• fluorescence;
  • oligonucleotides;
  • organic compounds;
  • sensors;
  • vapors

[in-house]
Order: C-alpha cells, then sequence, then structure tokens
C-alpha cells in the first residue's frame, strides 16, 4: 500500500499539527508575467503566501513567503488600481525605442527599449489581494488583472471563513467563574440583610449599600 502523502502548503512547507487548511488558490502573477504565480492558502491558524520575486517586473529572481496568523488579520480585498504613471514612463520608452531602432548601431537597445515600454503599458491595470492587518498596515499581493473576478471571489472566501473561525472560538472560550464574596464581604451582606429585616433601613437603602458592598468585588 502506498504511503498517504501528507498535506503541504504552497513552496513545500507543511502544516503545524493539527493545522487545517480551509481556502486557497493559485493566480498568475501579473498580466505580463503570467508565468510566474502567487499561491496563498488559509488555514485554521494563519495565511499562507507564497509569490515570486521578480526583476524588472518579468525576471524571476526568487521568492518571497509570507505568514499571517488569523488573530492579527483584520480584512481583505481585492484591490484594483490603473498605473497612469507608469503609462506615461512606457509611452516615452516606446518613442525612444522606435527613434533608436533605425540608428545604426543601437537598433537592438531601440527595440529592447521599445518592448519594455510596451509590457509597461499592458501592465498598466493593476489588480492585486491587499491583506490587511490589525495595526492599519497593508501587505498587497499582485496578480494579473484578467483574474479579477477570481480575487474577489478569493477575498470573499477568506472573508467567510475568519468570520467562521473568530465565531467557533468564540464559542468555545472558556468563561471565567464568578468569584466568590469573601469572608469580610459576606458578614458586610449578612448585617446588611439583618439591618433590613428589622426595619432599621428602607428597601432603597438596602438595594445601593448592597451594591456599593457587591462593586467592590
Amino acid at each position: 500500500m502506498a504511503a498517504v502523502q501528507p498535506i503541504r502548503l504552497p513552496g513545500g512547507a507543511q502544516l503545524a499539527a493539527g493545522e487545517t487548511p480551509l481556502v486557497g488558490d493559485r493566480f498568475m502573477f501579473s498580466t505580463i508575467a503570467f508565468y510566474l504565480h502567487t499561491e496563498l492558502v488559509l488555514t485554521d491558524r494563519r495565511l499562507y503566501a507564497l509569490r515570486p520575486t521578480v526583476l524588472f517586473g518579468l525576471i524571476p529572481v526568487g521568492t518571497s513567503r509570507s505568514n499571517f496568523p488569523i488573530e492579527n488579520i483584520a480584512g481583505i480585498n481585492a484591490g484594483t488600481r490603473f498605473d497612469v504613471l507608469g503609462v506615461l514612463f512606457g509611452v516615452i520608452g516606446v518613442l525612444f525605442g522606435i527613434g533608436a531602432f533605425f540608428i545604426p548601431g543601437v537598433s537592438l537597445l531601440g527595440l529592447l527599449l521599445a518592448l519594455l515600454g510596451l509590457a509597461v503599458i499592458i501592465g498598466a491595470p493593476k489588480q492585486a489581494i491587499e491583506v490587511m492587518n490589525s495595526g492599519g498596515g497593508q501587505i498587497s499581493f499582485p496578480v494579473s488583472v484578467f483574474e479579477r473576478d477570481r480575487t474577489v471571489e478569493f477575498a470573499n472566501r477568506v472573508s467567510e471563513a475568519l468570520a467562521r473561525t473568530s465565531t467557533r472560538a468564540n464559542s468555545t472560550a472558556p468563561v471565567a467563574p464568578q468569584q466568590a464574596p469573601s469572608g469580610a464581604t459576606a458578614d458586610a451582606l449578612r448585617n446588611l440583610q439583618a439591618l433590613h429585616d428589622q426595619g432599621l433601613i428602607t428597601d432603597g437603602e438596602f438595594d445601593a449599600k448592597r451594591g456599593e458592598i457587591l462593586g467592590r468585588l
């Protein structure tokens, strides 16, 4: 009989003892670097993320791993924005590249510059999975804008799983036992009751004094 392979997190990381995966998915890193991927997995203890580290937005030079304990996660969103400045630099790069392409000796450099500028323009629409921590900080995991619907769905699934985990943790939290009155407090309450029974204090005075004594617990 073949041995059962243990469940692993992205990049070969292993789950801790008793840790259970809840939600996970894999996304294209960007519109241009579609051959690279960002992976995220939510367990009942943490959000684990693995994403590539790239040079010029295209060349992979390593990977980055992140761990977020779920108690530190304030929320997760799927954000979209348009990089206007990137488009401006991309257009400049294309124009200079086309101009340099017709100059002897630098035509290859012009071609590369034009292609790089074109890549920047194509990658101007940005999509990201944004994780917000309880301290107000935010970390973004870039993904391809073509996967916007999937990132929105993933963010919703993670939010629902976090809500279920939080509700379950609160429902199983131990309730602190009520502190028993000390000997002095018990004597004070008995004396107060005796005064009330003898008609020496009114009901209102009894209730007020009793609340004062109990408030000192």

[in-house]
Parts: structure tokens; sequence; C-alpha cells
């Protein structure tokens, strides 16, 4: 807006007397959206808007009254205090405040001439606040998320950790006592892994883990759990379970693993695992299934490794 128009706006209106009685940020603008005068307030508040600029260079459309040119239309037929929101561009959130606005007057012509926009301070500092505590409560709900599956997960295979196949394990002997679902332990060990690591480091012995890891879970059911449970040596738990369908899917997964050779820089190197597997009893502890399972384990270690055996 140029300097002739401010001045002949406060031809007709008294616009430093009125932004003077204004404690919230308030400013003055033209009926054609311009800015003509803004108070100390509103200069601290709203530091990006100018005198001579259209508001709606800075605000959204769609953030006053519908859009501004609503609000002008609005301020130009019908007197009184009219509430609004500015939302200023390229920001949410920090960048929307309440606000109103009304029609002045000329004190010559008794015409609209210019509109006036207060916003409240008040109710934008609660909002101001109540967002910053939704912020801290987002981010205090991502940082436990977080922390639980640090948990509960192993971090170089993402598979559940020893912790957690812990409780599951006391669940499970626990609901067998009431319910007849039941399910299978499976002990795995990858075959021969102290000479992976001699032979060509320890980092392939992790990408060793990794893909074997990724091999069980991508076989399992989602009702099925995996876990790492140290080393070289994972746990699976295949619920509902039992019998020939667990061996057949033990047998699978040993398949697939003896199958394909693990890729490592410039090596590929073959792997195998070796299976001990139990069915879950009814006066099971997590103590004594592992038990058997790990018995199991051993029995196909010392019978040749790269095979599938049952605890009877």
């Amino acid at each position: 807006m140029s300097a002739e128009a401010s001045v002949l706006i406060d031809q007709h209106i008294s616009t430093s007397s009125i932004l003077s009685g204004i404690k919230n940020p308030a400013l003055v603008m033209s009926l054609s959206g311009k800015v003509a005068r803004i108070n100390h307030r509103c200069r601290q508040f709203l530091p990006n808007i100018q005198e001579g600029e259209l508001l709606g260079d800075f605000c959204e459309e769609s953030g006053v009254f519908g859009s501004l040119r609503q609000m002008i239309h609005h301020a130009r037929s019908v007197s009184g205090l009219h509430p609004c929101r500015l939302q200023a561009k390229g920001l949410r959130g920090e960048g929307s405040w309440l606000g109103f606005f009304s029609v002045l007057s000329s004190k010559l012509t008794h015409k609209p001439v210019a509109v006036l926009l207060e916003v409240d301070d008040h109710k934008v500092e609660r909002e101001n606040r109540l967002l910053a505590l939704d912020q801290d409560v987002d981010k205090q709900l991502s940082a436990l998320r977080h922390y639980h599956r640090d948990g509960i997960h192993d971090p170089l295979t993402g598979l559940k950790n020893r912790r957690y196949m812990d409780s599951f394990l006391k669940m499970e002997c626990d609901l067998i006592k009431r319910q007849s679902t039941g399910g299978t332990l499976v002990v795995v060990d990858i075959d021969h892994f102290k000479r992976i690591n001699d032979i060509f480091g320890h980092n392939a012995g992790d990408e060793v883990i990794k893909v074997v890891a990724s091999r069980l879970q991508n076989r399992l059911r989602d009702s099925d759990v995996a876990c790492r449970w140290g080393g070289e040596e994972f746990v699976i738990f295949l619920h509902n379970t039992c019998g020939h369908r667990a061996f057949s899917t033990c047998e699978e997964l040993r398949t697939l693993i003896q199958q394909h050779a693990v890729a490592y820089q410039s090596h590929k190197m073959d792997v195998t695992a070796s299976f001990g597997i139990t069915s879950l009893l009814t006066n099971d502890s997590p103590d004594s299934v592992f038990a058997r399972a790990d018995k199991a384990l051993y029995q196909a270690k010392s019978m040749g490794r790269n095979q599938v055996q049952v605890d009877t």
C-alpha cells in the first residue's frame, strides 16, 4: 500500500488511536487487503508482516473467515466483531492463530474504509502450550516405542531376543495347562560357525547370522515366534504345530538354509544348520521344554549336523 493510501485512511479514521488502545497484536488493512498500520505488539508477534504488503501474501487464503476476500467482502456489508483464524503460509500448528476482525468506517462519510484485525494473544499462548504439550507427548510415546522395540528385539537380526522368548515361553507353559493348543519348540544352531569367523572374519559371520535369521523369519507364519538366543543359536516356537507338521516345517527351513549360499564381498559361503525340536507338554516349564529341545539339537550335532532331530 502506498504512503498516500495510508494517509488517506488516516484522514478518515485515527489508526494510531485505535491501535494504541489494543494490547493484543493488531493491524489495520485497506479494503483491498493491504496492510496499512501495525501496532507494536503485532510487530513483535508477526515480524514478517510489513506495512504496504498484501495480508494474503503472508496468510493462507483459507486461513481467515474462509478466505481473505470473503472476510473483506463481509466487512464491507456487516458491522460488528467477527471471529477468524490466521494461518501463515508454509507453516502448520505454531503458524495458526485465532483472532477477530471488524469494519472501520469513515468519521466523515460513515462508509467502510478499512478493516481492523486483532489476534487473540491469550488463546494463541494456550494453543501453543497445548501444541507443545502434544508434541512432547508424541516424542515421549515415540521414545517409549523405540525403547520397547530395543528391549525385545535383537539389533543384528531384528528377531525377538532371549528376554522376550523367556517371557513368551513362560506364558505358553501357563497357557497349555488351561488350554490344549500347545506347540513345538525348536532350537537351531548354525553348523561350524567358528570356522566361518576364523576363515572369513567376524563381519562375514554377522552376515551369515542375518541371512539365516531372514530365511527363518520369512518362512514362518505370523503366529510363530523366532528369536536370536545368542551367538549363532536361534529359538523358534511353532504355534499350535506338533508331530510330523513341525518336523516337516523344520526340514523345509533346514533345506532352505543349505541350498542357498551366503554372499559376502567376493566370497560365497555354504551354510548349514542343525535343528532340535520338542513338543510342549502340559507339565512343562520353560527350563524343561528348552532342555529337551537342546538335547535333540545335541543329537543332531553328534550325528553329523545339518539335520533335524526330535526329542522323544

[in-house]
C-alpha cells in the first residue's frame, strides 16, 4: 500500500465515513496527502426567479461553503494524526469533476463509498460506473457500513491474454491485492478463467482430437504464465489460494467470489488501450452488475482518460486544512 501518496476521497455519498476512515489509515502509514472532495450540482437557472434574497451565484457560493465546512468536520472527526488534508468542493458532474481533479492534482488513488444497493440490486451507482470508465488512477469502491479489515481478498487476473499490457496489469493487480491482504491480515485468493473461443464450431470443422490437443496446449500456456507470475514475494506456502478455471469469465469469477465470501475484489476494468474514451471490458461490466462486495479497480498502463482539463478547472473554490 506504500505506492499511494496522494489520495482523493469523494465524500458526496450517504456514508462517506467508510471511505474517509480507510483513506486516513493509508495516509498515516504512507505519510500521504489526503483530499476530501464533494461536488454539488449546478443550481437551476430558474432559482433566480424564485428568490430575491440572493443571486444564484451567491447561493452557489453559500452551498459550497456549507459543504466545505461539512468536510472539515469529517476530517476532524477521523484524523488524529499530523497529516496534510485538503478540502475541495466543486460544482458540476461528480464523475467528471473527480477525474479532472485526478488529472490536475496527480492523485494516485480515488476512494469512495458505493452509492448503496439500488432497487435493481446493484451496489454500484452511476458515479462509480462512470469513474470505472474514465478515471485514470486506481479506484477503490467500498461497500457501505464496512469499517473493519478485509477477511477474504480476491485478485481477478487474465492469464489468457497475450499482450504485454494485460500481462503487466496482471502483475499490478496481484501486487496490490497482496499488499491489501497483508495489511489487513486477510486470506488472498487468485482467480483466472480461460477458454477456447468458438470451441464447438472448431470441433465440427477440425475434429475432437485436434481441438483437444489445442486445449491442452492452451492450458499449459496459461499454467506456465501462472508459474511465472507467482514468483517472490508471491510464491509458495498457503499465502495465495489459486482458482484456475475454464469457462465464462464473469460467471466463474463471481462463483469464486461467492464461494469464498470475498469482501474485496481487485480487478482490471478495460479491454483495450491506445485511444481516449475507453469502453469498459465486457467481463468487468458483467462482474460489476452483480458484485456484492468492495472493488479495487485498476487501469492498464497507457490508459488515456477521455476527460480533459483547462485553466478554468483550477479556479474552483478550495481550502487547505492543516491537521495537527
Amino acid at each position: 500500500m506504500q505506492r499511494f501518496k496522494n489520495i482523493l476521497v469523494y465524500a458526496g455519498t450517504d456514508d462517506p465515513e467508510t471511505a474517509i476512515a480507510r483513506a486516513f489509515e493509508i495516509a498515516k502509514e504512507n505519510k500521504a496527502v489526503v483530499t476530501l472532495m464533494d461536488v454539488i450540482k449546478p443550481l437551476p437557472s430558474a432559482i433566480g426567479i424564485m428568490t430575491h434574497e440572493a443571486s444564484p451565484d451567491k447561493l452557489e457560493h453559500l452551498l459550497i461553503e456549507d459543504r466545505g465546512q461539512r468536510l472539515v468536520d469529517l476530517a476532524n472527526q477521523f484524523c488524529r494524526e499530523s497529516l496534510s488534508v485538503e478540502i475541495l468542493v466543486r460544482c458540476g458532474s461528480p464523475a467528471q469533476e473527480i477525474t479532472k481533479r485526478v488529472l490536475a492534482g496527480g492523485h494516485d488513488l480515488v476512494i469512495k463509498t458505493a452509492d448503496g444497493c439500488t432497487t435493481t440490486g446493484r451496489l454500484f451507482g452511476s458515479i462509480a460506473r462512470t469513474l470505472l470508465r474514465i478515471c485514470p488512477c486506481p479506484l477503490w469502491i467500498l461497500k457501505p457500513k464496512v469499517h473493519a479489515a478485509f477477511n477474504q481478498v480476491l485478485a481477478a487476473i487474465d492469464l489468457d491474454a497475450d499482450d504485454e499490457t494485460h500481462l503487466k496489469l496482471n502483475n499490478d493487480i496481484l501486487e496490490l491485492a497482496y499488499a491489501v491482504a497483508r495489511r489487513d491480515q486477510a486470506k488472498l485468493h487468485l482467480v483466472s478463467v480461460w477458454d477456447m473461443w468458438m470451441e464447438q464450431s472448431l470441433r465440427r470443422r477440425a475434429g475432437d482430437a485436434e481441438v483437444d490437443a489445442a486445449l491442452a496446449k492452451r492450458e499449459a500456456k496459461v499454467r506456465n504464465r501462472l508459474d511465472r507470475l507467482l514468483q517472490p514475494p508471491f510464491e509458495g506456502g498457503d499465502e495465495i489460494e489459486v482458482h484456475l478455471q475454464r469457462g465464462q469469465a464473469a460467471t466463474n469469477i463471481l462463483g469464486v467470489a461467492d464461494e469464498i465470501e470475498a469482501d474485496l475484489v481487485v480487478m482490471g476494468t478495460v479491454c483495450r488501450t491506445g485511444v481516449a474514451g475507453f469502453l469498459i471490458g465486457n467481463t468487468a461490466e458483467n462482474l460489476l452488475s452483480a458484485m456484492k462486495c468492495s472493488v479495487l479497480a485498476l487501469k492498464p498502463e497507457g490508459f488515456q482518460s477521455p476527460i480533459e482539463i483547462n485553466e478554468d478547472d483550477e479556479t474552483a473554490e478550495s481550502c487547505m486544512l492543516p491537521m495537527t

Oligodeoxyfluorosides (ODFs) are short DNA-like oligomers in which DNA bases are replaced with fluorophores. A preliminary study reported that some sequences of ODFs were able to respond to a few organic small molecules in the vapor phase, giving a change in fluorescence. Here, we follow up on this finding by investigating a larger range of volatile organic analytes, and a considerably larger set of sensors. A library of tetramer ODFs of 2401 different sequences was prepared by using combinatorial methods, and was screened in air for fluorescence responses to a set of ten different volatile organics, including multiple aromatic and aliphatic compounds, acids and bases, varied functional groups, and closely related structures. Nineteen responding sensors were selected and characterized. These sensors were cross-screened against all ten analytes, and responses were measured qualitatively (by changes in color and intensity) and quantitatively (by measuring ΔR, ΔG, and ΔB values averaged over five to six sensor beads; R=red, G=green, B=blue). The results show that sensor responses were diverse, with a single sensor responding differently to as many as eight of the ten analytes; multiple classes of responses were seen, including quenching, lighting-up, and varied shifts in wavelength. Responses were strong, with raw ΔR, ΔG, and ΔB values of as high as >200 on a 256-unit scale and unamplified changes in many cases apparent to the naked eye. Sensors were identified that could distinguish clearly between even very closely related compounds such as acrolein and acrylonitrile. Statistical methods were applied to select a small set of four sensors that, as a pattern response, could distinguish between all ten analytes with high confidence. Sequence analysis of the full set of sensors suggested that sequence/order of the monomer components, and not merely composition, was highly important in the responses.